Sex & Relationships

A Pelvic Floor Therapist Reveals How To Make Doggy Style More Comfortable

Why the position can hurt and what to do about it.

If you're just not ready to date, be honest and say that. Photo credit: Shutterstock

In the arsenal of sex positions, Doggy is a staple. But just like all positions, there are times when Doggy Style can be a little painful. Don’t get me wrong — penetrative sex from behind with a toy, penis, or your fingers can provide so many benefits. It’s all the hot, carnal pleasure of sex, but without putting a second thought into all the faces that you’re making. It can sometimes be a go-to that can bring you closer to your partner. But other times, it can feel too impersonal, or even rough.

According to the American College of Obstetricians and Gynecologists, nearly 75% of people with vaginas will experience pain during sex at some point in their lives. And Doggy can be a particular pain point for many people. I spoke to Dr. Samantha DuFlo, or Dr. Sam, a pelvic floor therapist, to get to the bottom of why it hurts from behind and what you can do to make Doggy work for you.

Why Doggy Can Be Painful

Dr. Sam says that the main reason behind why someone might experience pain during Doggy is depth or friction. In Doggy, your partner isn’t always able to read nonverbal cues about how intensely they should be entering you with a penis, finger, or toy, and as a result, may be accidentally tapping your cervix — which is no joke. An occasional tap may register as sharp pain, but if your partner keeps hitting it, it can lead to bruising.

The pain may also be pelvic floor related. Dr. Sam says that if your pelvic floor muscles are too tight and you insert a penis or strap-on (or, in more severe cases, a tampon or finger), that can lead to serious pain.

How To Make The Position Work For You

Dr. Sam actually said there are a lot of ways that Doggy can be adjusted to minimize pain and maximize pleasure. When you’re on all fours, you can focus on relaxing your muscles more than in other positions, like when you’re on top. “You can arch your back or pivot your pelvis to accommodate the thrust,” Dr. Sam says. So, even though your partner seems to be doing all the work behind you, you can still maintain control. Dr. Sam recommends moving away from your partner if their thrusting is causing them to bump or tap your cervix.

And if that doesn’t work? Try slightly adjusting Doggy Style by bracing on your forearms or arching your back. These adjustments are popular recommendations from Dr. Sam because they focus on changing your pelvic floor muscles' position. This can help to make sure your partner isn’t roughly bumping into your cervix, and if you have any pelvic floor issues, the position of your pelvis matters. One of the simplest adjustments Dr. Sam recommends if pelvic floor pain is an issue is to focus on relaxing your pelvic floor muscles.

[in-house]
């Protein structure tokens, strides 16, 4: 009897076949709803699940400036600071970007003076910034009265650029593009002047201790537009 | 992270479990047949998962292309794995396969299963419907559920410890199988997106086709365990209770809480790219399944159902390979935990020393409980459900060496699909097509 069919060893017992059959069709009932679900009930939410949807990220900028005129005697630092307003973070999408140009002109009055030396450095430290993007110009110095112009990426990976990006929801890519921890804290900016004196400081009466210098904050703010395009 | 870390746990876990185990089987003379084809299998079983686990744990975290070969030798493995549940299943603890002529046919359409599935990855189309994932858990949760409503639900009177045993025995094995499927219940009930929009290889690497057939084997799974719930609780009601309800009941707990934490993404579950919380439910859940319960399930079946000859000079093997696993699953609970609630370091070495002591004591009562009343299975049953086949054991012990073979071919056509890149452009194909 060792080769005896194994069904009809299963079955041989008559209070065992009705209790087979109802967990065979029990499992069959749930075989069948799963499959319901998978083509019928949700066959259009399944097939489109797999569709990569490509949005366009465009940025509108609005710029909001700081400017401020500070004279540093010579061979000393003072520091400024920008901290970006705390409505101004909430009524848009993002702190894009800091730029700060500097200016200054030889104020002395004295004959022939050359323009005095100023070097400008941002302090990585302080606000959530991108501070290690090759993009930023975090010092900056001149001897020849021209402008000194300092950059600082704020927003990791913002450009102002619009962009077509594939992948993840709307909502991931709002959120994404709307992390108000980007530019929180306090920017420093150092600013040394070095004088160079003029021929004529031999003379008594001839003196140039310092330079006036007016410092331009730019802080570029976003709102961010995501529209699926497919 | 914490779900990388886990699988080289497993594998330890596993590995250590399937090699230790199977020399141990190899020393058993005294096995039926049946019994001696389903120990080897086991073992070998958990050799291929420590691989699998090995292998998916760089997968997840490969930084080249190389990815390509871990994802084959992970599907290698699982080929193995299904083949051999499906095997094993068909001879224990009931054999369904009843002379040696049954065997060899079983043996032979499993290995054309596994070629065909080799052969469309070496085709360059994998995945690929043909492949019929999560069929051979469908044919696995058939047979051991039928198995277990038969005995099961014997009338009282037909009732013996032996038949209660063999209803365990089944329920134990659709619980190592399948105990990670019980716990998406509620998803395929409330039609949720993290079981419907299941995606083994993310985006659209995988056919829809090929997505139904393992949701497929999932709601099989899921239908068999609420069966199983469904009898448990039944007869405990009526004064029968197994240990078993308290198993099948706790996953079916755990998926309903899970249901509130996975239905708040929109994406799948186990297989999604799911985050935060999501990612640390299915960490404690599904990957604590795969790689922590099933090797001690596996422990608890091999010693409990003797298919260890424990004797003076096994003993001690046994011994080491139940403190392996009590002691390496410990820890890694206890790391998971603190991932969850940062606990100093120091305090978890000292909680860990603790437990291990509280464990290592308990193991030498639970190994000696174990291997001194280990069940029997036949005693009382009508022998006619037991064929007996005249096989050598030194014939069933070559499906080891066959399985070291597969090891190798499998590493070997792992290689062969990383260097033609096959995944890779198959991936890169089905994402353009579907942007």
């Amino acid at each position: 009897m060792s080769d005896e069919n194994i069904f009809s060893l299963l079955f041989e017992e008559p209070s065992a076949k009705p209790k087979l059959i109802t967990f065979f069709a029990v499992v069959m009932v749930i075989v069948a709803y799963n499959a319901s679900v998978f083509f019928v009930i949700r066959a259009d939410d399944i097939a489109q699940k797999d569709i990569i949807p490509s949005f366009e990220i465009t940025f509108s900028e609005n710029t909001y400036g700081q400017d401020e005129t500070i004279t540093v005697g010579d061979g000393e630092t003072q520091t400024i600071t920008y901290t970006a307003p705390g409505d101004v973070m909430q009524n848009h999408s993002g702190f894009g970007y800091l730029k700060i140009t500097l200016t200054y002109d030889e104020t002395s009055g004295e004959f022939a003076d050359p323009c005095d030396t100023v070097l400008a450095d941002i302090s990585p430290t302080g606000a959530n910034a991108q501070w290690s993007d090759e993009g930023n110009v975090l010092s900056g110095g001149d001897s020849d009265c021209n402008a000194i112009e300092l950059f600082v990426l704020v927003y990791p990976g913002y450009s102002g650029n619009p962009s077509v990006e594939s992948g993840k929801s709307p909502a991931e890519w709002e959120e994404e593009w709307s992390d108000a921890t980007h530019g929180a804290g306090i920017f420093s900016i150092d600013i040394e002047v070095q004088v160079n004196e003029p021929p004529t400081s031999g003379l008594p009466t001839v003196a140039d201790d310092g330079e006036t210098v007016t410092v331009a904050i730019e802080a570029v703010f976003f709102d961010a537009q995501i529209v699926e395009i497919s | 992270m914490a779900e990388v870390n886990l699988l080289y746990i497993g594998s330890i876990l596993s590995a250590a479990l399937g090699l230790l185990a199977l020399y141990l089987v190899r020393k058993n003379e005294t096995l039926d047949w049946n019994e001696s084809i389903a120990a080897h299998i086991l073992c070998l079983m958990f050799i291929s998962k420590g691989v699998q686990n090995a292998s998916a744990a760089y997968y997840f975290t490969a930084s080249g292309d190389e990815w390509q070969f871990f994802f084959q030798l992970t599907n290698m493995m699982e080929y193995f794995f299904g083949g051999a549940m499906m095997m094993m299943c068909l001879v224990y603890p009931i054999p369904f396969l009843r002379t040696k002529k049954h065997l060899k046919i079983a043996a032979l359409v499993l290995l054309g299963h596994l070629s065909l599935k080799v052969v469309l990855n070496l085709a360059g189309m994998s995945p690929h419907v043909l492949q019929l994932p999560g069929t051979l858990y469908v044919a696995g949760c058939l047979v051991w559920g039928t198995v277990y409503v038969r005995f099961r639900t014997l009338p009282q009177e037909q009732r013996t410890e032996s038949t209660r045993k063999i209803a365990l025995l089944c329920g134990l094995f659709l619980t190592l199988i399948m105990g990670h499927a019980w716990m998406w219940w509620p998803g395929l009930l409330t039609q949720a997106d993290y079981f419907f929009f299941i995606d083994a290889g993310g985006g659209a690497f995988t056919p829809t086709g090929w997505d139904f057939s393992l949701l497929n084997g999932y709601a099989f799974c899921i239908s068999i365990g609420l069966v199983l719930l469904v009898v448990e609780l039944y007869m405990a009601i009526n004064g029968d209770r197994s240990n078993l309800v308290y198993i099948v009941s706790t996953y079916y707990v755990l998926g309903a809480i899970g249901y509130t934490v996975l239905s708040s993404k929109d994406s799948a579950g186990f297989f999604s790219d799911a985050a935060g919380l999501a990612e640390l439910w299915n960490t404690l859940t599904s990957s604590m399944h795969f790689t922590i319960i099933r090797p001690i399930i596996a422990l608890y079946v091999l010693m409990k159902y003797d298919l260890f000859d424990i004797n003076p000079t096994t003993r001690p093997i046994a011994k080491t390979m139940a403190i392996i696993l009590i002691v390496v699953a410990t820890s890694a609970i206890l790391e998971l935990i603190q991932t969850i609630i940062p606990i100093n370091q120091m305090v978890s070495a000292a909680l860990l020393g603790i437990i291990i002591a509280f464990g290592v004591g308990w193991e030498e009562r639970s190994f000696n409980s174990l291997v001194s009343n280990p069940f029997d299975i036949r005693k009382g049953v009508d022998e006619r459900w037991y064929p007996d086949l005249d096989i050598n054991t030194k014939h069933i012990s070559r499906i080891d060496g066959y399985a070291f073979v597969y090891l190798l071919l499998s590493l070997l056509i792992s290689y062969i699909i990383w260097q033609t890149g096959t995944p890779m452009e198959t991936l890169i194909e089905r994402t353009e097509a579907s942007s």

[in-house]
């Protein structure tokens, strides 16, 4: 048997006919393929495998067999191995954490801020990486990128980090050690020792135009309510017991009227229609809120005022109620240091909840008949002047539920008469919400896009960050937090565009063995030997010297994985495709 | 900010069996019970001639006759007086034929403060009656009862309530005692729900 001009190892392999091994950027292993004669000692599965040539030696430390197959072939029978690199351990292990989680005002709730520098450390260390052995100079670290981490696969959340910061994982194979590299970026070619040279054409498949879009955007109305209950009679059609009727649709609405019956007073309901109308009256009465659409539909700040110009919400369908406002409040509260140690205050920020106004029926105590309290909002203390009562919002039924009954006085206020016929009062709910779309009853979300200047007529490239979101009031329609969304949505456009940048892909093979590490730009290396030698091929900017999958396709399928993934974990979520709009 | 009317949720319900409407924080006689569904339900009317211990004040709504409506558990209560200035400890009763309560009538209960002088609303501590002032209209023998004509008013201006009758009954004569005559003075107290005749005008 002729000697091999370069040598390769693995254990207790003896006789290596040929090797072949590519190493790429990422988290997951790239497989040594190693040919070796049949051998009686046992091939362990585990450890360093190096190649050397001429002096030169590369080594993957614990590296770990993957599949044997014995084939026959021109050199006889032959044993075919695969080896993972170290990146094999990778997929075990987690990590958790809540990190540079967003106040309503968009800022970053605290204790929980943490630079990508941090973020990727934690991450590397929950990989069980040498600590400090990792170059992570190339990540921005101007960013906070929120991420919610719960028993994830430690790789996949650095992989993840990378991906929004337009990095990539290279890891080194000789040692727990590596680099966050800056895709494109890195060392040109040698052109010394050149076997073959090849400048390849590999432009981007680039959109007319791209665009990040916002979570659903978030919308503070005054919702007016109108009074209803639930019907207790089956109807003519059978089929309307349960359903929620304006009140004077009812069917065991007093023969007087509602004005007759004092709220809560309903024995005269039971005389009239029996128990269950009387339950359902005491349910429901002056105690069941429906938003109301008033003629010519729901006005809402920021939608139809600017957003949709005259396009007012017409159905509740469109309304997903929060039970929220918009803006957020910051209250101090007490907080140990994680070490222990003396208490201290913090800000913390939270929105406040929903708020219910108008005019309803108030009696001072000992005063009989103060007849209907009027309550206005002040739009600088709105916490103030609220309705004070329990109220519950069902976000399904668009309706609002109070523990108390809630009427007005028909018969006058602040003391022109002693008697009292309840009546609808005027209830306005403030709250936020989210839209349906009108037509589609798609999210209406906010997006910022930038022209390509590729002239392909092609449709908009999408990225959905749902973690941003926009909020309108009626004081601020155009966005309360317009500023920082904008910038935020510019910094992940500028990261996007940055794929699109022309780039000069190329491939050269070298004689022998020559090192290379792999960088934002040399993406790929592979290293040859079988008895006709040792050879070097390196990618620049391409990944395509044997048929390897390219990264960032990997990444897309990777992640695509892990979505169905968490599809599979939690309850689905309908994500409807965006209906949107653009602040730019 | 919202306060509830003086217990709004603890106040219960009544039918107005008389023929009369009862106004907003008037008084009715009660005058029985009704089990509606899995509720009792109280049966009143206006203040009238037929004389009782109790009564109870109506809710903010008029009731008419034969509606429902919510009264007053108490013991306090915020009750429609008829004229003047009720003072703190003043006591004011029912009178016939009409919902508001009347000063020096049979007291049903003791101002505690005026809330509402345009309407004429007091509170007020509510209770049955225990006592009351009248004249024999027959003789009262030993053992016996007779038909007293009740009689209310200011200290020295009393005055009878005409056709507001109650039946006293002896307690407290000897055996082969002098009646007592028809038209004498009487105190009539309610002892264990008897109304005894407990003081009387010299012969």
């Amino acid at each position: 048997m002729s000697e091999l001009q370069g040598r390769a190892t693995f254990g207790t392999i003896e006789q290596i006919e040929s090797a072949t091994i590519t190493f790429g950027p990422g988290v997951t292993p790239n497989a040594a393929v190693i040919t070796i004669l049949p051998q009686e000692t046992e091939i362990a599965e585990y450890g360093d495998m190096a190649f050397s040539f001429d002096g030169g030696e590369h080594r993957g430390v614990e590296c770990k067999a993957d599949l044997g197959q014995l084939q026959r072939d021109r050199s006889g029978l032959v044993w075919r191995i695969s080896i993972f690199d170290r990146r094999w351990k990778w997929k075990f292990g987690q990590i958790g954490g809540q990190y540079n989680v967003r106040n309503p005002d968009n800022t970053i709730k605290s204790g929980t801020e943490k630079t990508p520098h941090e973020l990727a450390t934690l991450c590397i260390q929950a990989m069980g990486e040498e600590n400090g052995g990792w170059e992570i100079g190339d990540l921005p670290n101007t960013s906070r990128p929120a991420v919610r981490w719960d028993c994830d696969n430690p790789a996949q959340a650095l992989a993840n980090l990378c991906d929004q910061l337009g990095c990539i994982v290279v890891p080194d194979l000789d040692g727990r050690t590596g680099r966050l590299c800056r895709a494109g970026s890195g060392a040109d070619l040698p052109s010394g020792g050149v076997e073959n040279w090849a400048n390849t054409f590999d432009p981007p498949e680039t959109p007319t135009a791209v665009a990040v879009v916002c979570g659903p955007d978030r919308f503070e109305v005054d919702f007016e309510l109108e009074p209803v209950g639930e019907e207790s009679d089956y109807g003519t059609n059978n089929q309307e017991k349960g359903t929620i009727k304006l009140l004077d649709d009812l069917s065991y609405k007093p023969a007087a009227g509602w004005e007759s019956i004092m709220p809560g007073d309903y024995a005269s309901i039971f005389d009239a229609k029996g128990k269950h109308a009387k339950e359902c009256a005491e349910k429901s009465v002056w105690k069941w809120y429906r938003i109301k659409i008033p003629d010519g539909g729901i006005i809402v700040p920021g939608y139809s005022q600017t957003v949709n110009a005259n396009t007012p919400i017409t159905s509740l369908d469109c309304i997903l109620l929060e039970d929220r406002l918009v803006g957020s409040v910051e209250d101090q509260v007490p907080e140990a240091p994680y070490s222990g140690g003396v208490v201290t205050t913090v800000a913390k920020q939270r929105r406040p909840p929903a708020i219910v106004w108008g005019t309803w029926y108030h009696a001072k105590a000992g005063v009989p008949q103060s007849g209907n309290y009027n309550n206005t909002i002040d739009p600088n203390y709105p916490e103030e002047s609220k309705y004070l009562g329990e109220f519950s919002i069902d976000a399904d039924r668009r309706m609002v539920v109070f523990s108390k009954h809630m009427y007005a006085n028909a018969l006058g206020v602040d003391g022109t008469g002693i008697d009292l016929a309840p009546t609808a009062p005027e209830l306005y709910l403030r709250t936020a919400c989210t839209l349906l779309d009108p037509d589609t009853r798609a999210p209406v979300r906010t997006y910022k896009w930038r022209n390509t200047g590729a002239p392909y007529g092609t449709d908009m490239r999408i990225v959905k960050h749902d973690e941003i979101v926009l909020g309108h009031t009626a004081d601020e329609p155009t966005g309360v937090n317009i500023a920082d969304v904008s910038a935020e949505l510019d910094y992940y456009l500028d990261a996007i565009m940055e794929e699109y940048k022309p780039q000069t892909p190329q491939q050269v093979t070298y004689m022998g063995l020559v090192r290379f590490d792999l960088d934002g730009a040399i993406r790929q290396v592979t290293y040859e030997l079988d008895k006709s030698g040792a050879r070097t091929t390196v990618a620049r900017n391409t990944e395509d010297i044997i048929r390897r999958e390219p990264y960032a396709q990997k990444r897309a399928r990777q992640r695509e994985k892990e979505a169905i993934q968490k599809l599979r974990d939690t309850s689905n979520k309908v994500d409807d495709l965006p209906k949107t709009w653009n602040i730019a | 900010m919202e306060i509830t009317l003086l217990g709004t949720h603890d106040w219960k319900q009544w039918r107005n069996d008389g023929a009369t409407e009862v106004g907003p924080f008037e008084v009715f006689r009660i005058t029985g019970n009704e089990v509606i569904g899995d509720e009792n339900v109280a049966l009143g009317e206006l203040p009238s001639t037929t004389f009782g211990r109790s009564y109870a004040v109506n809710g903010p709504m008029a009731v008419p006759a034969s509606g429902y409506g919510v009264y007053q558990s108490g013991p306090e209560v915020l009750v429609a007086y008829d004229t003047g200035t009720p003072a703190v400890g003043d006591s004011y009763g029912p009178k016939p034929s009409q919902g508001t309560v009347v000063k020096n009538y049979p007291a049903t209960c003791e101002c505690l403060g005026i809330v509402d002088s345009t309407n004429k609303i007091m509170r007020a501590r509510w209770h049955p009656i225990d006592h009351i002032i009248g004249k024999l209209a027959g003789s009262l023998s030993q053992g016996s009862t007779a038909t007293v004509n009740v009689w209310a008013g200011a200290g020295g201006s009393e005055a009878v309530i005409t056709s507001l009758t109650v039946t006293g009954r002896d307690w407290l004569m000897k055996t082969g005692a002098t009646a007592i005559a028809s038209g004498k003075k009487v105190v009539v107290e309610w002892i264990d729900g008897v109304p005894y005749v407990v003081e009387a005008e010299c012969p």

Try This Instead

If sex is painful in Doggy, Dr. Sam says you can try having sex in a position that allows you to really relax (in all senses of the word). “If a person is having pain with sex, two really good positions to try having sex in is laying on your side or laying on your stomach relaxed,” Dr. Sam says. “This slackens your pelvic floor muscles and makes more room, which can be beneficial” Dr. Sam warned that a common mistake people with vaginas make when having sex is thinking that things feel better for your partner when you’re “tight.” Dr. Sam says you don’t want to be barring down and gripping when in Doggy Style. Relax, and most importantly, breathe.

Dr. Sam also recommends the Ohnut, a wearable intimate device that acts as a buffer between you and your partner. It comes with four soft stackable rings, and when you put it on the base of your partner’s penis, it can help limit how much goes inside of you.

The most important step you can take? Communicating with your partner. In a 2019 study in the Journal of Sex Medicine surveying nearly 400 cis women whose last sexual experience was painful, half reported never disclosing their pain to their partners. But if sex during Doggy Style (or really any position) is painful, it’s important to let your partner know. Sometimes, people with vaginas suffer in silence if sex hurts because they're afraid of being awkward. But it takes two (or more) to tango. Talk to your partner and come up with a solution together.

If All Else Fails

If none of these solutions work and the pain is chronic, the next step is to try to find an expert that can work with you to ease (and eventually eliminate) the pain. If the issue is pelvic floor related, you can try seeing a pelvic floor therapist like Dr. Sam, who will work with you one-on-one on a treatment plan to help relax your pelvic floor muscles. The pain could also stem from an issue like endometriosis or fibroids, which are abnormal growths either outside or inside your uterus. For a formal diagnosis, consider speaking to a gynecologist.

There’s also a mental and emotional element to painful sex that often goes unsaid. Suppose you believe that there may be a psychological reason why sex may be painful (such as unresolved inner conflicts about sex or past trauma). In that case, it may be useful to seek out talk therapy, either from a cognitive-behavioral therapist or from a sex therapist.

Experts:

Dr. Samantha DuFlo, pelvic floor therapist